When Republican congressional candidate Dan Crenshaw, a former Navy SEAL who sports an eye patch, completed a five-day, 100-mile run through his district, which includes a sizable chunk of Houston, in February, he live-streamed it on Facebook. The run was intended to raise money for Hurricane Harvey relief. But that wasn’t the sole reason. Crenshaw, in his early 30s, was attempting to drum up publicity for his campaign, too. The actual physical effort helped: Regarded as an underdog, he vanquished his opponents in Texas’s spring primary.
Across the aisle, Beto O’Rourke, the 46-year-old Democratic congressman who is looking to unseat Texas senator Ted Cruz—and may actually have a chance of doing so—has adopted a similarly energetic strategy to build momentum on the stump. Rather than engage in sedentary town halls where the adrenaline level is low, O’Rourke, who runs an eight-minute mile, is jogging alongside his supporters as he makes his way through the Lone Star State corralling votes. Both men, with divergent political views, have taken the art of campaigning to its extreme: They are literally running for office.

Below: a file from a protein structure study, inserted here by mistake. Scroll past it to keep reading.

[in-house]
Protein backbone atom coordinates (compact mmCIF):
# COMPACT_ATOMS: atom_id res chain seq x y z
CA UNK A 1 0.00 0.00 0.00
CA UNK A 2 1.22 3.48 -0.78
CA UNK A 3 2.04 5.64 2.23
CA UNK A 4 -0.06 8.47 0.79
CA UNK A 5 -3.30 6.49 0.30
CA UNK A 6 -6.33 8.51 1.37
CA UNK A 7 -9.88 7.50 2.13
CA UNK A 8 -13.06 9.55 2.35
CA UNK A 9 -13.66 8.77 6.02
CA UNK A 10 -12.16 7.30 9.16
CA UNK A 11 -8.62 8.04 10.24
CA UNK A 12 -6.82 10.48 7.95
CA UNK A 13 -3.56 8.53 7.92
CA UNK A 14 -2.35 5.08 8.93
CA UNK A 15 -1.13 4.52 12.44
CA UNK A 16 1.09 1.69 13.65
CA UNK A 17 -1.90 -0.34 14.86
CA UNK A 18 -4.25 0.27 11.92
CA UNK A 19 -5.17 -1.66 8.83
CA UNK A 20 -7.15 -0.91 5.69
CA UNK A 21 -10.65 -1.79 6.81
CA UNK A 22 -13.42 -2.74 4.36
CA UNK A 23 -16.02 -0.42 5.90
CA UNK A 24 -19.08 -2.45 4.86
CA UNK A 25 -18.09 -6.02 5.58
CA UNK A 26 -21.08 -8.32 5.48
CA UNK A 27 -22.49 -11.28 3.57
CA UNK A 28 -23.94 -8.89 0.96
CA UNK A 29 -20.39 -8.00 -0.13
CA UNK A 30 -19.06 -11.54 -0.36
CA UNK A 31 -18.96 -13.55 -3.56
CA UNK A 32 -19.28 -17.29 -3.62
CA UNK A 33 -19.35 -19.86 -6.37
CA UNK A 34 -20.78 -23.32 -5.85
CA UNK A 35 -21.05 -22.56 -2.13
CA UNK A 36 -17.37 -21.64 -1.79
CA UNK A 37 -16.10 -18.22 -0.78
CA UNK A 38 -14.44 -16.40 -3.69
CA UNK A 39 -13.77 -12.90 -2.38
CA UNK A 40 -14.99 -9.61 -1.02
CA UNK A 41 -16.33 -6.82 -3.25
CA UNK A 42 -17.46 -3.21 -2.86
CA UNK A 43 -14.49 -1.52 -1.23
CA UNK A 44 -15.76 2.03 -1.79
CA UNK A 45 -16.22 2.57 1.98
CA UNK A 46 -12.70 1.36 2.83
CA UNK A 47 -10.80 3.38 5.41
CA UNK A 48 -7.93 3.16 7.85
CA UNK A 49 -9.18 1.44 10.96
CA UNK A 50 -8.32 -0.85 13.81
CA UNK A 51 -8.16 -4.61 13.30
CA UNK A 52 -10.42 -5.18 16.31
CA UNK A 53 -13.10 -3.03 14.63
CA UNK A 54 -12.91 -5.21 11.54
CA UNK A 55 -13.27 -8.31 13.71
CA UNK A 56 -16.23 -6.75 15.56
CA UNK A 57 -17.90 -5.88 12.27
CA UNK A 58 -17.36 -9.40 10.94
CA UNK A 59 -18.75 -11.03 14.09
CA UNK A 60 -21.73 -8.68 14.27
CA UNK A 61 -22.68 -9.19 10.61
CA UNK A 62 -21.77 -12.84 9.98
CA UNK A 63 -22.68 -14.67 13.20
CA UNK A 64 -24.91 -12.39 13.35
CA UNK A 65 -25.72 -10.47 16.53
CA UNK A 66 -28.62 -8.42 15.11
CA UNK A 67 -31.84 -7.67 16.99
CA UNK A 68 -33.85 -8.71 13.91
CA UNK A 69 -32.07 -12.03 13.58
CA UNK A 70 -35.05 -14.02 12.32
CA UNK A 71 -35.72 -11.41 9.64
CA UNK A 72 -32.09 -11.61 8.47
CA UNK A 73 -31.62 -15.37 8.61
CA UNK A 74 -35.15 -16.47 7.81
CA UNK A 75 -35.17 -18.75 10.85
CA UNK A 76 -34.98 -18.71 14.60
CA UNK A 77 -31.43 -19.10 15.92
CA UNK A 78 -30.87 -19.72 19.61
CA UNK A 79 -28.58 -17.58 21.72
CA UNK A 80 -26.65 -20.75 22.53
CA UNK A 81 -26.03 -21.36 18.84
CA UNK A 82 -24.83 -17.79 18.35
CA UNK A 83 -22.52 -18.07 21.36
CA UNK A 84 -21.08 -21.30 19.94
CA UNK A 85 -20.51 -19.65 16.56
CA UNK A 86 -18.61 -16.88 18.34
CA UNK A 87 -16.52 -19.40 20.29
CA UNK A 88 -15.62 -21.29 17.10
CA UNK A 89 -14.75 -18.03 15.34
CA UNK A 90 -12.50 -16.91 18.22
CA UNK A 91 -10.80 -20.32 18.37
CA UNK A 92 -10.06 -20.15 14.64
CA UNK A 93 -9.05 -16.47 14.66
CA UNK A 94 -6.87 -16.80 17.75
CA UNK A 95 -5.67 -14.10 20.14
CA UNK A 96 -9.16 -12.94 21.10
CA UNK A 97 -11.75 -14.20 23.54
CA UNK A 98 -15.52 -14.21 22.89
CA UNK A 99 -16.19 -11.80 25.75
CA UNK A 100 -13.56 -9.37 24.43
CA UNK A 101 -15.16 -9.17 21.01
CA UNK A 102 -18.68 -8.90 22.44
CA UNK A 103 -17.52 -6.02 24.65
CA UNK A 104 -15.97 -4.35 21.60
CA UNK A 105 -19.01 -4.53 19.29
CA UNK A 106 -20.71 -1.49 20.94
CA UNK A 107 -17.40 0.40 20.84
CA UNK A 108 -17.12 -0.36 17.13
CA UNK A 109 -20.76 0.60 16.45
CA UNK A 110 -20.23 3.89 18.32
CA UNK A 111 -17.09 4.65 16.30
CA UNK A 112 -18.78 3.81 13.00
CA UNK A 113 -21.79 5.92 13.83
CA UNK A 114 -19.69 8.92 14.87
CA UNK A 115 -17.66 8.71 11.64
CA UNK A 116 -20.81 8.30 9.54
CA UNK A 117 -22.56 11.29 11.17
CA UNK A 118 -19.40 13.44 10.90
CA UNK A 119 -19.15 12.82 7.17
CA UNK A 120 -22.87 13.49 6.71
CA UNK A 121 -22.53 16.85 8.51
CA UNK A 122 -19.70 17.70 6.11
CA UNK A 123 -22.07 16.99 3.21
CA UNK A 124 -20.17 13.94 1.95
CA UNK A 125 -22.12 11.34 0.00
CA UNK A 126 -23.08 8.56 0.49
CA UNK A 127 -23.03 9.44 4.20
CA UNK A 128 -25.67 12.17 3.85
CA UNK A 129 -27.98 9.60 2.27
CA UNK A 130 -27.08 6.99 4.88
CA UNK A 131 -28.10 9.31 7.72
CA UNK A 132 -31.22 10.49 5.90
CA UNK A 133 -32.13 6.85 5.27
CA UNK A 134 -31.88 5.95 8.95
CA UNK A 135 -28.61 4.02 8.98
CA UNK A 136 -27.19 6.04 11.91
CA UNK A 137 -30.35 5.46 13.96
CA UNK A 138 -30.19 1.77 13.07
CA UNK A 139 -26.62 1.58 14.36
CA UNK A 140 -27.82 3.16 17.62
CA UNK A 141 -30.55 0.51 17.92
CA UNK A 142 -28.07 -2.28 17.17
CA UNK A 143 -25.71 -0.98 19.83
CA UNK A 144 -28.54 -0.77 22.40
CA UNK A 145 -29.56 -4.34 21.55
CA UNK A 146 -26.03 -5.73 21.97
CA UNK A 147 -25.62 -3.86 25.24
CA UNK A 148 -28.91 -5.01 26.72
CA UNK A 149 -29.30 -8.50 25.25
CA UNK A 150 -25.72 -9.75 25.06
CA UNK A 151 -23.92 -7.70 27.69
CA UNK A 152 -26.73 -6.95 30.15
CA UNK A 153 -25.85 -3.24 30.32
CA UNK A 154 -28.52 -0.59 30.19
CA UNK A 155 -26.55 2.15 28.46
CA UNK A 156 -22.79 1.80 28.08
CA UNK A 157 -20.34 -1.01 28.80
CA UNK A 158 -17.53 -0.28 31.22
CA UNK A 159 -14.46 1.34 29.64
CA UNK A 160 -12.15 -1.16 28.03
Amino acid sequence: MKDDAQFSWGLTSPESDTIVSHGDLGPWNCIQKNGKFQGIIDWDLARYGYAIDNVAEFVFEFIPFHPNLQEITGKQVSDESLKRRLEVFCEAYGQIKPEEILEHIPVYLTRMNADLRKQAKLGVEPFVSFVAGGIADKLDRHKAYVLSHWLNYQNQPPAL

The two Texan hopefuls are not unique in their unorthodox approaches. There’s an emerging trend in politics in which more candidates are using fitness and exercise to frame their messaging and connect with voters. Why? Maybe because Americans have become more health-conscious, for one, and many candidates want to meet their potential constituents wherever they can—be it in the gym or on the track. (Men’s Health, it’s worth noting, may also have played a small part here when in 2011 we featured the now-disgraced congressman Aaron Schock, and his six-pack, on our cover.)